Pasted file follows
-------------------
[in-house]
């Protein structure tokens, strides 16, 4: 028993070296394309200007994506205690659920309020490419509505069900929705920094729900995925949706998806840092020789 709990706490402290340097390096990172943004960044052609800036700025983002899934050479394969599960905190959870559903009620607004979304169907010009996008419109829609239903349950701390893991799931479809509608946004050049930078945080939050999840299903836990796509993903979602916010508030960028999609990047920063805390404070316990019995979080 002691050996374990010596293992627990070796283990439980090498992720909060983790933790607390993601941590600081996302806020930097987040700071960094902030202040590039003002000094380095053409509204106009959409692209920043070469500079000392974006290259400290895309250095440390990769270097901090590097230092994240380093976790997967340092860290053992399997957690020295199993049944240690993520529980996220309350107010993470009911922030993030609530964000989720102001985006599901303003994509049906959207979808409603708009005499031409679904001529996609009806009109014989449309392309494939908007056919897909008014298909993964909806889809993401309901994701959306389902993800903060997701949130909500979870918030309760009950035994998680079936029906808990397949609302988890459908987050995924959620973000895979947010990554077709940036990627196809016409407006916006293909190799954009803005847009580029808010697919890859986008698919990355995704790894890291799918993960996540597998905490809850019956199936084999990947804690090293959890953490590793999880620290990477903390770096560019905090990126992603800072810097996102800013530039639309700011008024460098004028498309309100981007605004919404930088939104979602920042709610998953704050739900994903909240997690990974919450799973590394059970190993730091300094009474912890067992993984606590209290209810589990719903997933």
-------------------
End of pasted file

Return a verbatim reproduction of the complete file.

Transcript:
[in-house]
């Protein structure tokens, strides 16, 4: 028993070296394309200007994506205690659920309020490419509505069900929705920094729900995925949706998806840092020789 709990706490402290340097390096990172943004960044052609800036700025983002899934050479394969599960905190959870559903009620607004979304169907010009996008419109829609239903349950701390893991799931479809509608946004050049930078945080939050999840299903836990796509993903979602916010508030960028999609990047920063805390404070316990019995979080 002691050996374990010596293992627990070796283990439980090498992720909060983790933790607390993601941590600081996302806020930097987040700071960094902030202040590039003002000094380095053409509204106009959409692209920043070469500079000392974006290259400290895309250095440390990769270097901090590097230092994240380093976790997967340092860290053992399997957690020295199993049944240690993520529980996220309350107010993470009911922030993030609530964000989720102001985006599901303003994509049906959207979808409603708009005499031409679904001529996609009806009109014989449309392309494939908007056919897909008014298909993964909806889809993401309901994701959306389902993800903060997701949130909500979870918030309760009950035994998680079936029906808990397949609302988890459908987050995924959620973000895979947010990554077709940036990627196809016409407006916006293909190799954009803005847009580029808010697919890859986008698919990355995704790894890291799918993960996540597998905490809850019956199936084999990947804690090293959890953490590793999880620290990477903390770096560019905090990126992603800072810097996102800013530039639309700011008024460098004028498309309100981007605004919404930088939104979602920042709610998953704050739900994903909240997690990974919450799973590394059970190993730091300094009474912890067992993984606590209290209810589990719903997933």